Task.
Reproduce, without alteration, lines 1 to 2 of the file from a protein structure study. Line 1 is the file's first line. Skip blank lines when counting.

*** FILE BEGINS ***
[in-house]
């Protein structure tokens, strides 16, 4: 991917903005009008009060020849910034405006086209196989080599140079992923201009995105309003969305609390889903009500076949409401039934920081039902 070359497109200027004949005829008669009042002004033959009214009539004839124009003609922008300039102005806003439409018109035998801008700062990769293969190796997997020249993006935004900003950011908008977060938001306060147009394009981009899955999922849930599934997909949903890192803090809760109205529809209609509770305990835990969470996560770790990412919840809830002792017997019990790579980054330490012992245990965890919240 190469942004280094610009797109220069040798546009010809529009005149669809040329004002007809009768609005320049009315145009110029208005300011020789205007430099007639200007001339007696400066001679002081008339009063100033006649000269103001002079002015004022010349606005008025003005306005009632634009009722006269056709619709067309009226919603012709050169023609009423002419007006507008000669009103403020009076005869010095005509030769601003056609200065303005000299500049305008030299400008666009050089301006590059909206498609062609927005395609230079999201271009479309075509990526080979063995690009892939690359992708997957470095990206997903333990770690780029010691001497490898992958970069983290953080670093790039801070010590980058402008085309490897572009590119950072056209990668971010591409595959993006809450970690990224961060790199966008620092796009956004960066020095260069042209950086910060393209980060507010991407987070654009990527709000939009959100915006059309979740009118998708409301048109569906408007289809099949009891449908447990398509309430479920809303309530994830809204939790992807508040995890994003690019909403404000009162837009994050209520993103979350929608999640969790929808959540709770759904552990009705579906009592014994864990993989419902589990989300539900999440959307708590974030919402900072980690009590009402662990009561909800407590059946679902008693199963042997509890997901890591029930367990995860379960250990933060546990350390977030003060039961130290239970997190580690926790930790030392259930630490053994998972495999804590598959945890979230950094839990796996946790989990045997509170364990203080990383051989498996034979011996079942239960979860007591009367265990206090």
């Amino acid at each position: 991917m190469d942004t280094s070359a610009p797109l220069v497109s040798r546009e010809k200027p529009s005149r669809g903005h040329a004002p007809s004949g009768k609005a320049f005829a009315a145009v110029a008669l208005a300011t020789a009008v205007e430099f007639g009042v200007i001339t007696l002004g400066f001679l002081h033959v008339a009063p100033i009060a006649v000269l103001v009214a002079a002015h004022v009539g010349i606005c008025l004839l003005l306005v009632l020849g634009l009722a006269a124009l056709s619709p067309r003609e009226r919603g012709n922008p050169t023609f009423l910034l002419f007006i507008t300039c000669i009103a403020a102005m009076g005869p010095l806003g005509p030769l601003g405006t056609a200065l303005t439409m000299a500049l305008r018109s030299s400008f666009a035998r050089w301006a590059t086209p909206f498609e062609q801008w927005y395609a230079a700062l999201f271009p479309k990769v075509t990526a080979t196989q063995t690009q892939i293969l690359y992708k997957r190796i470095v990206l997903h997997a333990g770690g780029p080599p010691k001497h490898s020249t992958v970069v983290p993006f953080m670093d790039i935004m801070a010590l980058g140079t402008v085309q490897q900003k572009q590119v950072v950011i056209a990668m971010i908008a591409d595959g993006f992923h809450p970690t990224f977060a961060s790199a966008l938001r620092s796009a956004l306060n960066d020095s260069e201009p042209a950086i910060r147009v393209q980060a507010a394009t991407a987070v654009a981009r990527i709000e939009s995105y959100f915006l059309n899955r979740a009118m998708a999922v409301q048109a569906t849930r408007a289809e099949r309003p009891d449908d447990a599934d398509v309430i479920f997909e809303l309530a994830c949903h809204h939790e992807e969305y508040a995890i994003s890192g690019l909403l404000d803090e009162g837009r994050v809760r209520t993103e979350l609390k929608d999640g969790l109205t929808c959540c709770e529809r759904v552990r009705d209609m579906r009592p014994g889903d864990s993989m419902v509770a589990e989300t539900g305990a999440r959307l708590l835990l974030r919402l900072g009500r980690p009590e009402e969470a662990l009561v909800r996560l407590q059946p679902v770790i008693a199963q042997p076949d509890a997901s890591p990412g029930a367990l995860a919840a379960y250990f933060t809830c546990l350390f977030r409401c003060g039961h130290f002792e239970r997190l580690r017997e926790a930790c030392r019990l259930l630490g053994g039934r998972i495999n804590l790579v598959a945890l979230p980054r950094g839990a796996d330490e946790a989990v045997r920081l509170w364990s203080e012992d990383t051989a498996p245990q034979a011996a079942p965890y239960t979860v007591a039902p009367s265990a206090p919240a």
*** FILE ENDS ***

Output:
[in-house]
């Protein structure tokens, strides 16, 4: 991917903005009008009060020849910034405006086209196989080599140079992923201009995105309003969305609390889903009500076949409401039934920081039902 070359497109200027004949005829008669009042002004033959009214009539004839124009003609922008300039102005806003439409018109035998801008700062990769293969190796997997020249993006935004900003950011908008977060938001306060147009394009981009899955999922849930599934997909949903890192803090809760109205529809209609509770305990835990969470996560770790990412919840809830002792017997019990790579980054330490012992245990965890919240 190469942004280094610009797109220069040798546009010809529009005149669809040329004002007809009768609005320049009315145009110029208005300011020789205007430099007639200007001339007696400066001679002081008339009063100033006649000269103001002079002015004022010349606005008025003005306005009632634009009722006269056709619709067309009226919603012709050169023609009423002419007006507008000669009103403020009076005869010095005509030769601003056609200065303005000299500049305008030299400008666009050089301006590059909206498609062609927005395609230079999201271009479309075509990526080979063995690009892939690359992708997957470095990206997903333990770690780029010691001497490898992958970069983290953080670093790039801070010590980058402008085309490897572009590119950072056209990668971010591409595959993006809450970690990224961060790199966008620092796009956004960066020095260069042209950086910060393209980060507010991407987070654009990527709000939009959100915006059309979740009118998708409301048109569906408007289809099949009891449908447990398509309430479920809303309530994830809204939790992807508040995890994003690019909403404000009162837009994050209520993103979350929608999640969790929808959540709770759904552990009705579906009592014994864990993989419902589990989300539900999440959307708590974030919402900072980690009590009402662990009561909800407590059946679902008693199963042997509890997901890591029930367990995860379960250990933060546990350390977030003060039961130290239970997190580690926790930790030392259930630490053994998972495999804590598959945890979230950094839990796996946790989990045997509170364990203080990383051989498996034979011996079942239960979860007591009367265990206090």